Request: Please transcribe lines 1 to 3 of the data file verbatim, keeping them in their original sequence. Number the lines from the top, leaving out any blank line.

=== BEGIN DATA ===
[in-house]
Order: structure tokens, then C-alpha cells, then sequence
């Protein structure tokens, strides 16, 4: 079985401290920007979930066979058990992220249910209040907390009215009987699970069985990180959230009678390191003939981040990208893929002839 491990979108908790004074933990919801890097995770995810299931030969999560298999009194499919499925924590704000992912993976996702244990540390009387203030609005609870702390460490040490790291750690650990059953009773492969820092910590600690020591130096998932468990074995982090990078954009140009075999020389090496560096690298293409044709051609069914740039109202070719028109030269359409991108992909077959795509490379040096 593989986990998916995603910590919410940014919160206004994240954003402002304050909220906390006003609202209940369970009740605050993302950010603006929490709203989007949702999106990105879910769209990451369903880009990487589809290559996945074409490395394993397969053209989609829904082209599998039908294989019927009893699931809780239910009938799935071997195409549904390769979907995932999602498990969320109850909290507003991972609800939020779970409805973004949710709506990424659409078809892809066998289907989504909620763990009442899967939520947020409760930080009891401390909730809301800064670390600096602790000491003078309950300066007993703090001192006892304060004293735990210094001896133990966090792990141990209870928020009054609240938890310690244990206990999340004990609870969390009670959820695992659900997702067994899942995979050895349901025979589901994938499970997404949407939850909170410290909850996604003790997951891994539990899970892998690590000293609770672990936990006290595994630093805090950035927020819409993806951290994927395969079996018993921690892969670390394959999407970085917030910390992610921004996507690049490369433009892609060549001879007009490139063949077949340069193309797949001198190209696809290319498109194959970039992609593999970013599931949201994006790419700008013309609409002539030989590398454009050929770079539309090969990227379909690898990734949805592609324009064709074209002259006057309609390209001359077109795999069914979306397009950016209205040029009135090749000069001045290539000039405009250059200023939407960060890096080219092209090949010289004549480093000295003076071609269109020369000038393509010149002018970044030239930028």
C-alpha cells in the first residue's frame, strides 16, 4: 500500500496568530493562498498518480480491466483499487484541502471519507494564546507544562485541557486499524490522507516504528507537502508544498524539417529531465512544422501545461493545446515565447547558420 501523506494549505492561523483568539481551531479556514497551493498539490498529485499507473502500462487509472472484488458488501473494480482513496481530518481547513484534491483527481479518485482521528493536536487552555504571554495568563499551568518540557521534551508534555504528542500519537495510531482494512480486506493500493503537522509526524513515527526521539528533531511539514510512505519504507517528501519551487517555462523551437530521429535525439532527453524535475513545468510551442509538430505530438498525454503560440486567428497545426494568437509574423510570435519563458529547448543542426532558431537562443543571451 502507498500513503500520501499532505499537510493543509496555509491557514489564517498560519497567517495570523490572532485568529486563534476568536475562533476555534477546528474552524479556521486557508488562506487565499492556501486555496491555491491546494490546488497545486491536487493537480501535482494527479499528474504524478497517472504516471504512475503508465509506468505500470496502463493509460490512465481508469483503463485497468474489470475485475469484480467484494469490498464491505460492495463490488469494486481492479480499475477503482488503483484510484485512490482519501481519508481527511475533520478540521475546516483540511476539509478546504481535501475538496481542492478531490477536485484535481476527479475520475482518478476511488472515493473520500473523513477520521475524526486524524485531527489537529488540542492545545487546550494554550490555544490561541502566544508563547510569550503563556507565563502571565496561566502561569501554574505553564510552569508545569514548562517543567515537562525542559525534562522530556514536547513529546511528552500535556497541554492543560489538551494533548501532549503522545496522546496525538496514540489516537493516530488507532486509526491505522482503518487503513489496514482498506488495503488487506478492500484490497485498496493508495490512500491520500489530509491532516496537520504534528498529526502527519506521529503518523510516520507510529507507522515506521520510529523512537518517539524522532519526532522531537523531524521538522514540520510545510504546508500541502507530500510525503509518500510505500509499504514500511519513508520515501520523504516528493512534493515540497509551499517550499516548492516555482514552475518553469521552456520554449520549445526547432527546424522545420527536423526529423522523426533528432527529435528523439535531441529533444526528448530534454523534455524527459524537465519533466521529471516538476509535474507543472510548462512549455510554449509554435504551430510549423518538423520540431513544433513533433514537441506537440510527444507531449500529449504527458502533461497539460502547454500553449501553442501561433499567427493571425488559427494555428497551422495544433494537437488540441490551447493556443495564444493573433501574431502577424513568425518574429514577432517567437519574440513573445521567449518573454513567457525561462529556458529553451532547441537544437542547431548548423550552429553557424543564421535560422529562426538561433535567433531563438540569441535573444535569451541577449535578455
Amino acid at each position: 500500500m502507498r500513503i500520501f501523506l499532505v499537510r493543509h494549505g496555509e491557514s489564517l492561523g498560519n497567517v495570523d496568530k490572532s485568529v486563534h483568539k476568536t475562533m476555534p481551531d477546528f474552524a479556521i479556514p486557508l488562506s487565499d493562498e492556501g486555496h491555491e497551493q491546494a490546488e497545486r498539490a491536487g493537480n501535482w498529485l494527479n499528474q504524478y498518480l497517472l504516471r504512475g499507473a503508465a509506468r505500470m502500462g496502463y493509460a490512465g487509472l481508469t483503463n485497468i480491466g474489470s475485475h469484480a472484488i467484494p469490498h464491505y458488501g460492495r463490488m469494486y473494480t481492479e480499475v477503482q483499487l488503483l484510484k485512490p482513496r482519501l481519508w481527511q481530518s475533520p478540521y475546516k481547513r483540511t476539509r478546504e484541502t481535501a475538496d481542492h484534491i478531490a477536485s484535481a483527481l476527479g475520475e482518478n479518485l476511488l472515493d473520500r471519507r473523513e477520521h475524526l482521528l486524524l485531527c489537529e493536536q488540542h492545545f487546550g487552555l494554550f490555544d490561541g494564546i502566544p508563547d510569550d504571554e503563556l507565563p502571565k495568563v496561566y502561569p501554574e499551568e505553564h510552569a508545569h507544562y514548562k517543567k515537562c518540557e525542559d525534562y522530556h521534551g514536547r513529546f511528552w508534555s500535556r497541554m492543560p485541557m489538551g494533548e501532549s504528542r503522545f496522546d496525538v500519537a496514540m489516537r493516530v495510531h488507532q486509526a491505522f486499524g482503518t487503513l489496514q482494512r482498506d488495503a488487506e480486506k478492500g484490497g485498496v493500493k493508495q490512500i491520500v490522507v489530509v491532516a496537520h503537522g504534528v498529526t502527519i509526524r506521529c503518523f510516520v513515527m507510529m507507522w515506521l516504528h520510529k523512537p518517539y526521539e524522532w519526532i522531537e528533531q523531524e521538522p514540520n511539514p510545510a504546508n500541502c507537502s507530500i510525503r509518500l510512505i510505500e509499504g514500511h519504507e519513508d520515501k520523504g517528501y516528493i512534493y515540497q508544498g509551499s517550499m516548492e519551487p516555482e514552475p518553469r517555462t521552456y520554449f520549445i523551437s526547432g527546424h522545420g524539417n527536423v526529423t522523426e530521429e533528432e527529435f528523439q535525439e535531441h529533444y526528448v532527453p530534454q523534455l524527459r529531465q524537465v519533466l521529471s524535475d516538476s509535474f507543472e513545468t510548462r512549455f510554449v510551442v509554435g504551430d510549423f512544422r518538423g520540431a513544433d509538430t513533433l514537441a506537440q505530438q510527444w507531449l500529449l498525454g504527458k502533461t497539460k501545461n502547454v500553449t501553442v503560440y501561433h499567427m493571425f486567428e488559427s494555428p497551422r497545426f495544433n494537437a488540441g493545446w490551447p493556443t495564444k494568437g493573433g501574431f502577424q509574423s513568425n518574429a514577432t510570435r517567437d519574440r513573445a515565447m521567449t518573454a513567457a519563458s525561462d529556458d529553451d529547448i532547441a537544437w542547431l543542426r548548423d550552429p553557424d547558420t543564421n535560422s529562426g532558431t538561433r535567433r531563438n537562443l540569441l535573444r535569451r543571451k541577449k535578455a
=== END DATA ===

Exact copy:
[in-house]
Order: structure tokens, then C-alpha cells, then sequence
């Protein structure tokens, strides 16, 4: 079985401290920007979930066979058990992220249910209040907390009215009987699970069985990180959230009678390191003939981040990208893929002839 491990979108908790004074933990919801890097995770995810299931030969999560298999009194499919499925924590704000992912993976996702244990540390009387203030609005609870702390460490040490790291750690650990059953009773492969820092910590600690020591130096998932468990074995982090990078954009140009075999020389090496560096690298293409044709051609069914740039109202070719028109030269359409991108992909077959795509490379040096 593989986990998916995603910590919410940014919160206004994240954003402002304050909220906390006003609202209940369970009740605050993302950010603006929490709203989007949702999106990105879910769209990451369903880009990487589809290559996945074409490395394993397969053209989609829904082209599998039908294989019927009893699931809780239910009938799935071997195409549904390769979907995932999602498990969320109850909290507003991972609800939020779970409805973004949710709506990424659409078809892809066998289907989504909620763990009442899967939520947020409760930080009891401390909730809301800064670390600096602790000491003078309950300066007993703090001192006892304060004293735990210094001896133990966090792990141990209870928020009054609240938890310690244990206990999340004990609870969390009670959820695992659900997702067994899942995979050895349901025979589901994938499970997404949407939850909170410290909850996604003790997951891994539990899970892998690590000293609770672990936990006290595994630093805090950035927020819409993806951290994927395969079996018993921690892969670390394959999407970085917030910390992610921004996507690049490369433009892609060549001879007009490139063949077949340069193309797949001198190209696809290319498109194959970039992609593999970013599931949201994006790419700008013309609409002539030989590398454009050929770079539309090969990227379909690898990734949805592609324009064709074209002259006057309609390209001359077109795999069914979306397009950016209205040029009135090749000069001045290539000039405009250059200023939407960060890096080219092209090949010289004549480093000295003076071609269109020369000038393509010149002018970044030239930028």